3D Printing Materials and Services Market To Grow At Global Sector by the Major Factors and the …

 

Global 3D Printing Materials and Services Market 2018-2023:

The Global 3D Printing Materials and Services Market was estimated at USD 5.45 billion in 2017 and is projected to reach USD 29.56 billion by 2023, at a CAGR of 40.24% over the forecast period. This technology has been used by companies for prototyping purposes for decades and is slowly being integrated into final products. 3D printing materials come in varieties like plastic, metal, ceramic etc. to offer raw material solutions to various industries like automotive, aerospace, defense and others.

The major players include:

ENVISIONTEC GMBH, STRATASYS LTD., ARKEMA S.A., ROYAL DSM N.V., ARCAM AB, 3D SYSTEMS GROUP, CRP GROUP, LPW TECHNOLOGY LTD., ABB GROUP, amongst others.

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Companies Mentioned:
Envisiontec GmbH, Stratasys Ltd., Arkema S.A., Royal DSM N.V., Arcam AB, 3D Systems Group, CRP Group, LPW Technology Ltd., ABB Group,

The 3D printing materials and services market is driven by the growth of the 3D printing market and a vast array of upcoming applications. With the introduction of materials like graphene, new application sectors of 3D printed electronics and automotive have opened up. Judicial implementation of the technology offers opportunities to re-structure the entire supply chain for many industries. Recent technological advancements have brought down the cost of getting objects 3D printed while increasing the speed of the process. Considerable support is also being seen from some governments to promote R&D of the technology. The market is restrained by very high initial inventory investment and expensive materials to sustain growth.

The market segment by type is led by plastic, but metal is expected to grow owing to its increase in the number of applications. By form, the market is segmented into liquid, filament and powder. Application in the automotive sector is growing due to the introduction of 3D printed technology in manufacturing hybrid vehicles. Consumer goods like electronics and home appliances are high-potential sectors, as the cost of producing finished products go down.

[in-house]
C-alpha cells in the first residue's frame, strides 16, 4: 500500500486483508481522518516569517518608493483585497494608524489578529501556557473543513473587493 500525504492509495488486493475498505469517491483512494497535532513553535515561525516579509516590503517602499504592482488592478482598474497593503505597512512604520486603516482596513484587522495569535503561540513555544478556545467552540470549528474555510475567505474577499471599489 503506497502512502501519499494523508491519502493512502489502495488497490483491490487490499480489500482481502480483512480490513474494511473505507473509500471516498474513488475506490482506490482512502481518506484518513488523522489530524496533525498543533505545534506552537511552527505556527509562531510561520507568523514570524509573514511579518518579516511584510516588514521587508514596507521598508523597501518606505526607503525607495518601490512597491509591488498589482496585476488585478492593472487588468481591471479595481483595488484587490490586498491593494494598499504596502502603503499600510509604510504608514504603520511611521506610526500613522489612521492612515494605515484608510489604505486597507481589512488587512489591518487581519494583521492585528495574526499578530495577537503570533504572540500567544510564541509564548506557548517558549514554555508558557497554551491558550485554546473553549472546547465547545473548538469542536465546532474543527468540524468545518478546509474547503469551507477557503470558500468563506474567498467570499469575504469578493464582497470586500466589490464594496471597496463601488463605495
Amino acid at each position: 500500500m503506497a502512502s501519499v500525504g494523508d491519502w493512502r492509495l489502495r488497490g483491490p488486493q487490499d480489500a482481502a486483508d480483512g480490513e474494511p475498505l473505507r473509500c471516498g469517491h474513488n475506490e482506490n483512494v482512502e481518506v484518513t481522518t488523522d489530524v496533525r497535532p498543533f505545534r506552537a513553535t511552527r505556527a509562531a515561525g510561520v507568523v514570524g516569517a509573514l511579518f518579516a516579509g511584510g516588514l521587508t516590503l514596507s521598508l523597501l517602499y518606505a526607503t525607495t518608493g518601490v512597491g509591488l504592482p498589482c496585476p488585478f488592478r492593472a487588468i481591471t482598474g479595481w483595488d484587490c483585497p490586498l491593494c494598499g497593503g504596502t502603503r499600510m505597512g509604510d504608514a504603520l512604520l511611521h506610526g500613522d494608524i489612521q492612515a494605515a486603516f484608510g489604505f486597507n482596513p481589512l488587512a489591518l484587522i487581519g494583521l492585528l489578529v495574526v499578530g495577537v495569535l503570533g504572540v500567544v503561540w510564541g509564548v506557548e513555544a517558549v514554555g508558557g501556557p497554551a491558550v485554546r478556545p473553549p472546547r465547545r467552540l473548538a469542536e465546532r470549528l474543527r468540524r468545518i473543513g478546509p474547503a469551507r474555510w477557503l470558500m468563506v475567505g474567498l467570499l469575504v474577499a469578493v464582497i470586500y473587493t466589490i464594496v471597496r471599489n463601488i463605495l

Regionally, the US is the biggest market for 3D printing technology in the world. Germany contributes to approximately 33% of the total European market. Analyses indicate that China shall become the fastest growing 3D printing market in the world.

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Key Deliverables of the Study:
Market analysis for the global 3D printing materials and services market, with region specific assessments and competition analysis on global and regional scales.
Market definition along with the identification of key drivers and restraints.
Identification of factors instrumental in changing the market scenarios, rising prospective opportunities, and identification of key companies that can influence this market on a global and regional scale.
Extensively researched competitive landscape section with profiles of major companies along with their market.
Identification and analysis of the macro and micro factors that affect the global 3D printing materials and services market on both global and regional scales.
A comprehensive list of key market players along with the analysis of their current strategic interests and key financial information.
A wide-ranging knowledge and insights into the major players in this industry and the key strategies adopted by them to sustain and grow in the studied market.
Insights into the major countries/regions in which this industry is growing and identifying the regions which are still untapped.

Table Of Content:

  1. Introduction
  2. Research Methodology
  3. Market Overview
  4. Market Dynamics
  5. Market Segmentation
  6. Competitive Analysis – Company Profiles
  7. Investment Analysis
  8. Future of Global 3D Printing Material Market

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Modeling and Simulation of Functionalized Materials for Additive Manufacturing and 3D Printing: Continuous and Discrete Media: Continuum and Discrete … Notes in Applied and Computational Mechanics)